Activision may be working as many as 10 new games as part of its big new business restructuring focusing on games development.
Rumor has it that Activision is strongly ramping up its games slate along with Blizzard, and could be developing nearly a dozen new titles that includes a new Destiny-like MMO-FPS hybrid. The info comes from Call of Duty YouTuber The Gaming Revolution, who cites a friend at Activision as a source.
Apparently Activision wants to make their own wholly-owned IP to replace Destiny. The idea is to create something they don't have to pay royalties on, that can completely control, and something that continually makes money over time via online engagement tactics. The company may enlist Call of Duty FPS experts at Treyarch and Infinity Ward for this project, which could mean Call of Duty will shed its annualized structure. Otherwise it'll be a third-party project.
This report does hold some veracity, at least when it comes to game development volume, but we shouldn't expect every project to be a big AAA endeavor. There's some mobile ports kicking around in there too.
Both Activision and Blizzard are doubling-down on games development right now. Blizzard says it has more games in its pipeline than ever, and new projects may include Overwatch 2, Diablo IV, and maybe Diablo 2 Remastered.
So let's put this more into perspective using what we know about Activsion-Blizzard's current business model changes.
Activision is confirmed to be making big new games
While Activision hasn't confirmed how many projects it's working on, the company did go on an aggressive hiring spree for more devs. Activision famously fired 800 non game-developers from superfluous departments like marketing to re-allocate 20% more cash for games development.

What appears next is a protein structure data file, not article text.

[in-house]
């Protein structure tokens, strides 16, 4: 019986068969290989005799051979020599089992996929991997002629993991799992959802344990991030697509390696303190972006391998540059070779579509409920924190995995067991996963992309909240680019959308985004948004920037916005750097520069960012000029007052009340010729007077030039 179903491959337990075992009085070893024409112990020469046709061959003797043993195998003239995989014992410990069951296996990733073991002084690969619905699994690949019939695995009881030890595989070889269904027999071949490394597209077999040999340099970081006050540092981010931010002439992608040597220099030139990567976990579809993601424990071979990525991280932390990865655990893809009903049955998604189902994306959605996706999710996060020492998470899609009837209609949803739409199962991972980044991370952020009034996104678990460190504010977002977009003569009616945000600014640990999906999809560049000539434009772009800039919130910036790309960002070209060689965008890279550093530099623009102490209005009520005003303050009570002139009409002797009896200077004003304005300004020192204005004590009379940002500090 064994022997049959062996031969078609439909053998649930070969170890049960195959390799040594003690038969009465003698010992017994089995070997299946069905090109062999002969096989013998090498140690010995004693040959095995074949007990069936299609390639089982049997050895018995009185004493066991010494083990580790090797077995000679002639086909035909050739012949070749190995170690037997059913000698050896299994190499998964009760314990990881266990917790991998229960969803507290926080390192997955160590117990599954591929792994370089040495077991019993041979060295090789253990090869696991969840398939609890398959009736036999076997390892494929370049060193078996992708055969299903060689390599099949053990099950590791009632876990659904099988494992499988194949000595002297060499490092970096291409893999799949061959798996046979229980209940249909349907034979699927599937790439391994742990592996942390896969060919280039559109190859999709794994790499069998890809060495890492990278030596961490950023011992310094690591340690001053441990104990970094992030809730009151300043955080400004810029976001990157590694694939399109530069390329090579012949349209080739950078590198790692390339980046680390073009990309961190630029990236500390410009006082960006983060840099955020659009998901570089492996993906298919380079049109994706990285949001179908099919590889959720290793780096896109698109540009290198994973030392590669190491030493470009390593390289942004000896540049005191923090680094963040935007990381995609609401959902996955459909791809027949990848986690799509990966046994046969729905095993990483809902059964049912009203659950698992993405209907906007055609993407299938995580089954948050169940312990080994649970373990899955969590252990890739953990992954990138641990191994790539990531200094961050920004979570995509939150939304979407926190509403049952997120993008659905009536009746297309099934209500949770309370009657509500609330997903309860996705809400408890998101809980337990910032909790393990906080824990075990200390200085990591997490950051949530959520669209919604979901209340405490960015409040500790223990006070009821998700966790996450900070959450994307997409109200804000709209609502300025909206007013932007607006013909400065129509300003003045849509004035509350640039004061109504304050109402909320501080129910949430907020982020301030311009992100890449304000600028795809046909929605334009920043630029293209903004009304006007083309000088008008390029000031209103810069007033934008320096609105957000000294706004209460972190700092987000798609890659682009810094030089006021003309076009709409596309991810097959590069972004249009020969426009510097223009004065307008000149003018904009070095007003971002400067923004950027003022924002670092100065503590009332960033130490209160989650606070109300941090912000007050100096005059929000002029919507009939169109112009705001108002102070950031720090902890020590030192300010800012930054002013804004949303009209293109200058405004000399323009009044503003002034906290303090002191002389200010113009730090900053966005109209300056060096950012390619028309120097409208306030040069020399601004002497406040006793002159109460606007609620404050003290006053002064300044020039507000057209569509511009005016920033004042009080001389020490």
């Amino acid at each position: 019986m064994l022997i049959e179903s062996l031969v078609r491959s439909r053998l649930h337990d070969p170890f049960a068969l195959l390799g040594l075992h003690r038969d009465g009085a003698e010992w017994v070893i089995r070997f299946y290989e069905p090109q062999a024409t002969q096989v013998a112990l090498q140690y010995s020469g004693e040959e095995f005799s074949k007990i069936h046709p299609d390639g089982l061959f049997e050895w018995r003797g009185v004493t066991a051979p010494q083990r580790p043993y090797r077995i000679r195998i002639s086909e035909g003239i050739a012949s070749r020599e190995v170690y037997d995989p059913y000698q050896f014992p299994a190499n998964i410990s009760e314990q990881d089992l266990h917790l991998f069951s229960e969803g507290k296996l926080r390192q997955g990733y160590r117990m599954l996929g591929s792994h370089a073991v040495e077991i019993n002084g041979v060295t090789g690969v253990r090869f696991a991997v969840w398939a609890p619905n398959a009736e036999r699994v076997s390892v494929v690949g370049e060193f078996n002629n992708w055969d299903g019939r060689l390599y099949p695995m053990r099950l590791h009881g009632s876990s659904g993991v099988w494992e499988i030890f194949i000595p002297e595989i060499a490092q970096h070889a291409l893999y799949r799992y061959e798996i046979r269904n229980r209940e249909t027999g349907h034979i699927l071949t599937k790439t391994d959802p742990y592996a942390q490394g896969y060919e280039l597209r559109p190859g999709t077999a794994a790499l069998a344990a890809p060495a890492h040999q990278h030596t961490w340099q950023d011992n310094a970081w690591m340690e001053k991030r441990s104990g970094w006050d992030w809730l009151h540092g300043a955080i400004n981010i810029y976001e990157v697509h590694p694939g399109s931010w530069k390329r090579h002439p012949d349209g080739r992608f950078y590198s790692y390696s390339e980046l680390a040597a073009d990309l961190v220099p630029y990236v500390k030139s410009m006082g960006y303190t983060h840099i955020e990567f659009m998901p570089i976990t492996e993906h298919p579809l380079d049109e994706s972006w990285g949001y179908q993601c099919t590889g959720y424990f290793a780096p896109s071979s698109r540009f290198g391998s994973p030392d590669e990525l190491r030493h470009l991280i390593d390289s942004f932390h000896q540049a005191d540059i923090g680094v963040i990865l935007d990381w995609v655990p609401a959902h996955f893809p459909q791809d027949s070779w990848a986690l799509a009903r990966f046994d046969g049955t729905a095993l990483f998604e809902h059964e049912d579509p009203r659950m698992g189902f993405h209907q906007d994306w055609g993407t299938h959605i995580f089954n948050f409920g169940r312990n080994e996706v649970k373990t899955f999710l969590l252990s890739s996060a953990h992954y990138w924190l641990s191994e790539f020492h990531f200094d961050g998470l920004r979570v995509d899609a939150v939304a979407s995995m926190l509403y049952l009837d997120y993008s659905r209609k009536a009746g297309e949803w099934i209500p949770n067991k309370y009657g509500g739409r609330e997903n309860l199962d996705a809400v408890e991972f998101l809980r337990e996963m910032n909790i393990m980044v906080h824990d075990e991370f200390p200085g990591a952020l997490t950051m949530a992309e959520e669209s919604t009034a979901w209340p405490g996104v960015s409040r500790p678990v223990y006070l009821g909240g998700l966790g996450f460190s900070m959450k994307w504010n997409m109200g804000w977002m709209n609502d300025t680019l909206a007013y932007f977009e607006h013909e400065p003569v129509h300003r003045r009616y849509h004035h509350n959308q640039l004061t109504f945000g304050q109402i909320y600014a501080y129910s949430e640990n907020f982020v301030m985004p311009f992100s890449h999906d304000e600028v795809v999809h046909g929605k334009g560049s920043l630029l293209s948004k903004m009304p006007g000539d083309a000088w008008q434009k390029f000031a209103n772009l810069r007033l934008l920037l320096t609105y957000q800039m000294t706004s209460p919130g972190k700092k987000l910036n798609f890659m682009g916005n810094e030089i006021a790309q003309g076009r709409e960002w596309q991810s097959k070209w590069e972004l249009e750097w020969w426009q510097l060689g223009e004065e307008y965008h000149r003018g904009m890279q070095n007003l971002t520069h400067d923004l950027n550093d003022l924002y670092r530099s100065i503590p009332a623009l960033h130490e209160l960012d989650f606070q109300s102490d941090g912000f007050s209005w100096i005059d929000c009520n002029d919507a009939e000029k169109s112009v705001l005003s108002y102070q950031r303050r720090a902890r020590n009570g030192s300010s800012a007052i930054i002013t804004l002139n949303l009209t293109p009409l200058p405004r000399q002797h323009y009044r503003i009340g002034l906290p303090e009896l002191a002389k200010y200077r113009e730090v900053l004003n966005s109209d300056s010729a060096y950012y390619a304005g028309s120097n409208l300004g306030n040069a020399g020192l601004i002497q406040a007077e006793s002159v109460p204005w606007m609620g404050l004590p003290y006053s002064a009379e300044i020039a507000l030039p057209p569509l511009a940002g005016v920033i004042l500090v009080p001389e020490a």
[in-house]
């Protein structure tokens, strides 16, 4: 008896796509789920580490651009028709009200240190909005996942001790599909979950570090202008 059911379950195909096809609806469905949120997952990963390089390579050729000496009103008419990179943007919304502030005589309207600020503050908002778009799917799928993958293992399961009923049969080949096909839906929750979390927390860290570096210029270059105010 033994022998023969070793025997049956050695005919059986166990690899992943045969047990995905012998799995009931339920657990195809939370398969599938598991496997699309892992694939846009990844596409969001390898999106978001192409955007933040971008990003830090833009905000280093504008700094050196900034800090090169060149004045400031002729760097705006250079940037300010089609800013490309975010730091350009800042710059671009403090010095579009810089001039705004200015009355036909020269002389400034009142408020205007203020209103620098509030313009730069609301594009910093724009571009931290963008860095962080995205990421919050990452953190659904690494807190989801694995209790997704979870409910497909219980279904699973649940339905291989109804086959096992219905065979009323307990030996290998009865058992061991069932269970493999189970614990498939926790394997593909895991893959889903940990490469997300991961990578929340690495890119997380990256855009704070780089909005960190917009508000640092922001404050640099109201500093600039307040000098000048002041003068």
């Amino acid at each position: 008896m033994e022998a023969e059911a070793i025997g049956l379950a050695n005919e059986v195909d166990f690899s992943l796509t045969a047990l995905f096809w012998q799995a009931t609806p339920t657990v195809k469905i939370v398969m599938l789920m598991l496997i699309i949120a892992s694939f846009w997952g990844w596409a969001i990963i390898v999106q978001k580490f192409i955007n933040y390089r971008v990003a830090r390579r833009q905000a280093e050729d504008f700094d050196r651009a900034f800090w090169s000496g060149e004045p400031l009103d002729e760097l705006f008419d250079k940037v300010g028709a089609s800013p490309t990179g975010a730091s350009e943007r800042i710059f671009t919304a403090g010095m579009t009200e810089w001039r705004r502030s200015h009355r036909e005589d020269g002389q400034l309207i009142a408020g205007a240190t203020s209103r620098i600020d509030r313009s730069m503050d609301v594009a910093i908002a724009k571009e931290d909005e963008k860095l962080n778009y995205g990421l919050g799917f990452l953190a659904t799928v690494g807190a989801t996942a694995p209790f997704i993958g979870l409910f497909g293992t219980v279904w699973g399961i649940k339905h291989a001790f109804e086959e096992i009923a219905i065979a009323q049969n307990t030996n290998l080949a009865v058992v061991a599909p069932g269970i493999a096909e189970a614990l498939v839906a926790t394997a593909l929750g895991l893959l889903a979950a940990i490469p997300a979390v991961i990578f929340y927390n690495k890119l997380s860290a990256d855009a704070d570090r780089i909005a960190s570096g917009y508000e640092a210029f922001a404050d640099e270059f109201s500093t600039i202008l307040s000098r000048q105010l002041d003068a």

Activision wouldn't do this if they weren't ramping up their internal games slate.
But making new titles is just 1/4th of the new business plan: The other three parts include mobile ports, new engagement strategies, and live service curation.
So all of these projects will have some sort of live service hook. A portion of them will likely be mobile games, too. We can expect microtransactions, cross-play, and standalone mobile games to accompany new releases.
Activision-Blizzard's business model looks like this:
- Free-to-play mobile games (titles like Diablo Immortal)
- Microtransaction-based games (also F2P)
- Premium releases (like Call of Duty)
- Advertising (eSports)
- Subscriptions (World of Warcraft)
Right now we only know of one other big Activision project, and that's Black Ops 5, which may be set in the Cold War and feature a more grim and visceral campaign. It'll be developed by three teams: Treyarch, who will handle principal dev, and Raven and Sledgehammer Games will help with multiplayer.
Activision may not be eager to make new Destiny-like game
At the same time, Activision might not want to make another Destiny-esque game. They just distanced themselves from Destiny by selling the rights back to Bungie. Whether or not they'll jump back in with their own version is up in the air. The company actually said that Destiny was tying up its resources, which could hint they're not ready to jump back into another huge online MMO-FPS project.
"We had internal resources supplementing Bungie's work, and that means they're tying up one of our scarcest resources: developer time. Now under the arrangement we have reached, this will be freed up after short transition period," Activision Chief Operating Officer Coddy Johnson said in a February 2019 earnings call.
Some of these games may never be released
Just because Activision is working on new games doesn't mean they'll actually launch. Yes, the company is trying to streamline games development, and that means trying to choose projects that will actually manifest into products that can be sold in stores, but that's not always how game dev happens.
Projects are cancelled all the time. Others are put into cold storage for years and years, only to be resurrected later. So expect at least some of the rumored 10 games Activision is working on to be cancelled.
Activision's latest game, the Modern Warfare reboot, sends important signals of what it plans to do in the future: Cross-play, no-lootbox monetization, and a huge post-release content roadmap to rival every other Call of Duty ever made.
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